A story of the Mittelkamp pond.
Twenty years ago in the height of the pond craze, I caved and had one installed. The thought of how it would impact my local ecosystem was not my main reason for wanting a pond. I was really just interested in creating a relaxing environment where I could listen to the sound of running water. My family spent many hours on our back deck enjoying the noise that it created and just last summer a neighbor stopped me on a nightly walk to tell me how much they enjoyed listening to the sound of our pond’s waterfall. For fifteen of those twenty years, I enjoyed watching koi swimming around. We also enjoyed watching the wildlife increase around our yard. We saw a multitude of different bird varieties bathing and drinking from the pond. Mammals such as squirrels, skunks, possums and raccoons were also seen visiting the pond. Then in 2012, fourteen years after our pond had been installed, something changed. Our koi were all gone. It might have been the large Blue Heron we saw standing on the edge of the pond or it might have been the new feral cat that was roaming the neighborhood. But, something had taken our koi. Even though I had a ledge they could hide under, we opted not to reintroduce fish. We did minimal maintenance on the pond that year, even forgoing cleaning the fall leaves and the following year, we noticed we had more toads in our pond during breeding season. Knowing that toads are carnivorous and eat grubs, slugs and other small insects (up to 10,000 a summer), I was thrilled. My hosta, a slug favorite, were thrilled. My hibiscus, a japanese beetle (grub adult) favorite, were thrilled. I pictured my yard had turned into a scene from Snow White and the Seven Dwarfs and even considered purchasing a St. Francis statuary to commemorate the event. The yard was healthy, we had toads. A few nights later we noticed a low croaking sound coming from the pond. It was strange that it was so loud considering we had the windows closed. As I opened my front door to check out the situation, a toad awaited me. Obviously he was confused about the location of the party.Walking down to my pond, I noticed my yard had transformed from a quaint scene from a Disney movie into a plaque happening horror film. Hundreds of toads were heading to the pond. They jumped as I walked. That evening with a flash light, 30 toads were counted in various positions already around the pond. It had turned into the neighborhood toad breeding hangout. About a week later we noticed the strands of toad eggs strung across the pond. There were about 10 of those strands, each with hundreds if not thousands of eggs. I quickly did some internet searches on the best way to naturally reduce a toad population only to discover creating a barrier around the pond or getting a snake were the two most mentioned control measures. Hoping that the pond to toad ratio would eventually come to a balance, we opted to leave them alone. Last fall we noticed that our pump was having problems. Even though we have a net in front of the pump to catch debris, numerous times my dear husband would remove toad carcasses from around the pump intake. Just this past winter when the pump died, our pond guy questioned the quantity of toads we had in our skimmer box. Our hope that the pond to toad ratio would even out, has not happened. Since I do not want to kill the toads and would still like a few around the yard, a mass adoption is being proposed. If you have a water source nearby in a yard that has enough vegetation for them to hide, and you would like a toad, please contact me. Or if you need some help creating an environment for toads to thrive, please contact me.Or if you have a child or grandchild who would be a responsible pet owner, and you would like a toad, please contact me. Here is a cute video to help you set up a home for a pet toad. https://www.youtube.com/watch?v=Psm9o1bJ9E4 As they become available, a time for pick up will be arranged. Since there will be a strict adoption process, folks who intend to use the toads in a nefarious manner will be denied.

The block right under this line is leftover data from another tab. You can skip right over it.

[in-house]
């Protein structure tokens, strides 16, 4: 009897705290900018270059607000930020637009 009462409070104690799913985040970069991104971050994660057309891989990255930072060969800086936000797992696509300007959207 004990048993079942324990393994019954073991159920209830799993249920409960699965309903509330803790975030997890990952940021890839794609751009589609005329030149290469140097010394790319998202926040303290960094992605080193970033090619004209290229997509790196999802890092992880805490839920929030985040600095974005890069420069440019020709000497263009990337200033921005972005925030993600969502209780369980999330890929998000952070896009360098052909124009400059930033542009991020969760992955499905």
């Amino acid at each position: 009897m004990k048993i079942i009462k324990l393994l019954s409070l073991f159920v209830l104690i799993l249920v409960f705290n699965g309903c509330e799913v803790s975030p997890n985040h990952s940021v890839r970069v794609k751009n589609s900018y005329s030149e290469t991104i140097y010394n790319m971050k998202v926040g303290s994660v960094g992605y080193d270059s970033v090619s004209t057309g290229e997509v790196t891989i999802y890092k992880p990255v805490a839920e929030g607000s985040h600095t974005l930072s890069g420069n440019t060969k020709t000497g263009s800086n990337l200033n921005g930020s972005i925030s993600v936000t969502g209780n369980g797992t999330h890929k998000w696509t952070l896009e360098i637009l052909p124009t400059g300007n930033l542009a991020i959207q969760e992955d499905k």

The last step is to set up an appointment to have one of Siebenthalers multi-talented pool of designers visit with you at your home to help you pull together all the elements you have chosen and create the Outdoor living space of your dreams!
Until next time, Janice